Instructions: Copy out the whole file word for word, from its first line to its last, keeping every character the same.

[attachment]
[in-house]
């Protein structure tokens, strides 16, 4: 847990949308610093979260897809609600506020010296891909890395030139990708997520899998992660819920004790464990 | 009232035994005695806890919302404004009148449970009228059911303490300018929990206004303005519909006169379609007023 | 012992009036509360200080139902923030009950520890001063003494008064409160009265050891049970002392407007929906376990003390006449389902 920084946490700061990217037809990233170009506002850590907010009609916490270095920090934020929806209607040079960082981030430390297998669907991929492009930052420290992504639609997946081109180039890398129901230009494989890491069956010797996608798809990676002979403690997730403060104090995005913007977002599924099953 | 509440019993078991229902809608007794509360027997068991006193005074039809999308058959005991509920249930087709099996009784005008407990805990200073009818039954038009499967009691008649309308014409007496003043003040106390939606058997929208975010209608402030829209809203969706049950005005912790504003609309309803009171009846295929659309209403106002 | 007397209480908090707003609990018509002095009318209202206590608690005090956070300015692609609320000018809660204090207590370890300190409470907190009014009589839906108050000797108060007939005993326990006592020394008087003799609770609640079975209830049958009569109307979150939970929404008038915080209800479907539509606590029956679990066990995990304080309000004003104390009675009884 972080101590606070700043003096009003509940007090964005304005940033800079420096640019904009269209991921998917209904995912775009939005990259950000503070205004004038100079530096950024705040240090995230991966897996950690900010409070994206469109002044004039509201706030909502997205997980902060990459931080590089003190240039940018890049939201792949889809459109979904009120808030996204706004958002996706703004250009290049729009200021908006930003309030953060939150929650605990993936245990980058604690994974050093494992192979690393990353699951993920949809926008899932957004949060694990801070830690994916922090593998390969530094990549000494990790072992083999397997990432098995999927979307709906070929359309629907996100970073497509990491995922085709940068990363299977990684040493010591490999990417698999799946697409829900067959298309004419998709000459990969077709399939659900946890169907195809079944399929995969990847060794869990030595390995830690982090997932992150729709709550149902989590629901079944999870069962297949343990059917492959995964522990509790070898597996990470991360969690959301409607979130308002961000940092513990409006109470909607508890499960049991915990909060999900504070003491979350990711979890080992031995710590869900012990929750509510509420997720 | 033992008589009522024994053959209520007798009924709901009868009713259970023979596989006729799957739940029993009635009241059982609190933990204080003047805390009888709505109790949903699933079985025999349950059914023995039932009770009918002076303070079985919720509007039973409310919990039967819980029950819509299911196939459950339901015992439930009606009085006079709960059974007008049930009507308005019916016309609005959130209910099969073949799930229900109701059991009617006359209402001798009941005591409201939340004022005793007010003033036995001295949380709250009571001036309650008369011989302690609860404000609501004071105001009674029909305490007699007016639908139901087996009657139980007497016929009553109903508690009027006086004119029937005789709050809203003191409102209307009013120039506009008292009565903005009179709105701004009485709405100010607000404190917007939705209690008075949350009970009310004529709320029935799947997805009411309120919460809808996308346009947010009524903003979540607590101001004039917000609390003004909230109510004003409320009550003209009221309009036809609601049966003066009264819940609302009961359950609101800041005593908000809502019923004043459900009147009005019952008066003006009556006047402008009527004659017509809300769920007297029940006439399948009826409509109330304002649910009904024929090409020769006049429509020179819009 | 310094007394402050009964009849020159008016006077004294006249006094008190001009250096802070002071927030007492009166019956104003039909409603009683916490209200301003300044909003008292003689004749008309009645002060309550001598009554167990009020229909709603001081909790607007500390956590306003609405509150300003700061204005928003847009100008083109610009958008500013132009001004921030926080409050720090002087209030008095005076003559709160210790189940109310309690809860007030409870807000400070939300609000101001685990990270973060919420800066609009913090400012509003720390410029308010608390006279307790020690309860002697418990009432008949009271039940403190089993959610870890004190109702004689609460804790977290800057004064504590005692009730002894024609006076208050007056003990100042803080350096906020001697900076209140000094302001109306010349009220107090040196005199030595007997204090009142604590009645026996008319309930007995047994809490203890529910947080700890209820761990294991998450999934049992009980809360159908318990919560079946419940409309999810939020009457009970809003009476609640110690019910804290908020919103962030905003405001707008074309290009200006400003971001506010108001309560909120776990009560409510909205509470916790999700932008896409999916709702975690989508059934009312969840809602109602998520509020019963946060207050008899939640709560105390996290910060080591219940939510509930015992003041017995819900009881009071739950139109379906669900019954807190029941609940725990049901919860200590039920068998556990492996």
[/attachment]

[in-house]
């Protein structure tokens, strides 16, 4: 847990949308610093979260897809609600506020010296891909890395030139990708997520899998992660819920004790464990 | 009232035994005695806890919302404004009148449970009228059911303490300018929990206004303005519909006169379609007023 | 012992009036509360200080139902923030009950520890001063003494008064409160009265050891049970002392407007929906376990003390006449389902 920084946490700061990217037809990233170009506002850590907010009609916490270095920090934020929806209607040079960082981030430390297998669907991929492009930052420290992504639609997946081109180039890398129901230009494989890491069956010797996608798809990676002979403690997730403060104090995005913007977002599924099953 | 509440019993078991229902809608007794509360027997068991006193005074039809999308058959005991509920249930087709099996009784005008407990805990200073009818039954038009499967009691008649309308014409007496003043003040106390939606058997929208975010209608402030829209809203969706049950005005912790504003609309309803009171009846295929659309209403106002 | 007397209480908090707003609990018509002095009318209202206590608690005090956070300015692609609320000018809660204090207590370890300190409470907190009014009589839906108050000797108060007939005993326990006592020394008087003799609770609640079975209830049958009569109307979150939970929404008038915080209800479907539509606590029956679990066990995990304080309000004003104390009675009884 972080101590606070700043003096009003509940007090964005304005940033800079420096640019904009269209991921998917209904995912775009939005990259950000503070205004004038100079530096950024705040240090995230991966897996950690900010409070994206469109002044004039509201706030909502997205997980902060990459931080590089003190240039940018890049939201792949889809459109979904009120808030996204706004958002996706703004250009290049729009200021908006930003309030953060939150929650605990993936245990980058604690994974050093494992192979690393990353699951993920949809926008899932957004949060694990801070830690994916922090593998390969530094990549000494990790072992083999397997990432098995999927979307709906070929359309629907996100970073497509990491995922085709940068990363299977990684040493010591490999990417698999799946697409829900067959298309004419998709000459990969077709399939659900946890169907195809079944399929995969990847060794869990030595390995830690982090997932992150729709709550149902989590629901079944999870069962297949343990059917492959995964522990509790070898597996990470991360969690959301409607979130308002961000940092513990409006109470909607508890499960049991915990909060999900504070003491979350990711979890080992031995710590869900012990929750509510509420997720 | 033992008589009522024994053959209520007798009924709901009868009713259970023979596989006729799957739940029993009635009241059982609190933990204080003047805390009888709505109790949903699933079985025999349950059914023995039932009770009918002076303070079985919720509007039973409310919990039967819980029950819509299911196939459950339901015992439930009606009085006079709960059974007008049930009507308005019916016309609005959130209910099969073949799930229900109701059991009617006359209402001798009941005591409201939340004022005793007010003033036995001295949380709250009571001036309650008369011989302690609860404000609501004071105001009674029909305490007699007016639908139901087996009657139980007497016929009553109903508690009027006086004119029937005789709050809203003191409102209307009013120039506009008292009565903005009179709105701004009485709405100010607000404190917007939705209690008075949350009970009310004529709320029935799947997805009411309120919460809808996308346009947010009524903003979540607590101001004039917000609390003004909230109510004003409320009550003209009221309009036809609601049966003066009264819940609302009961359950609101800041005593908000809502019923004043459900009147009005019952008066003006009556006047402008009527004659017509809300769920007297029940006439399948009826409509109330304002649910009904024929090409020769006049429509020179819009 | 310094007394402050009964009849020159008016006077004294006249006094008190001009250096802070002071927030007492009166019956104003039909409603009683916490209200301003300044909003008292003689004749008309009645002060309550001598009554167990009020229909709603001081909790607007500390956590306003609405509150300003700061204005928003847009100008083109610009958008500013132009001004921030926080409050720090002087209030008095005076003559709160210790189940109310309690809860007030409870807000400070939300609000101001685990990270973060919420800066609009913090400012509003720390410029308010608390006279307790020690309860002697418990009432008949009271039940403190089993959610870890004190109702004689609460804790977290800057004064504590005692009730002894024609006076208050007056003990100042803080350096906020001697900076209140000094302001109306010349009220107090040196005199030595007997204090009142604590009645026996008319309930007995047994809490203890529910947080700890209820761990294991998450999934049992009980809360159908318990919560079946419940409309999810939020009457009970809003009476609640110690019910804290908020919103962030905003405001707008074309290009200006400003971001506010108001309560909120776990009560409510909205509470916790999700932008896409999916709702975690989508059934009312969840809602109602998520509020019963946060207050008899939640709560105390996290910060080591219940939510509930015992003041017995819900009881009071739950139109379906669900019954807190029941609940725990049901919860200590039920068998556990492996």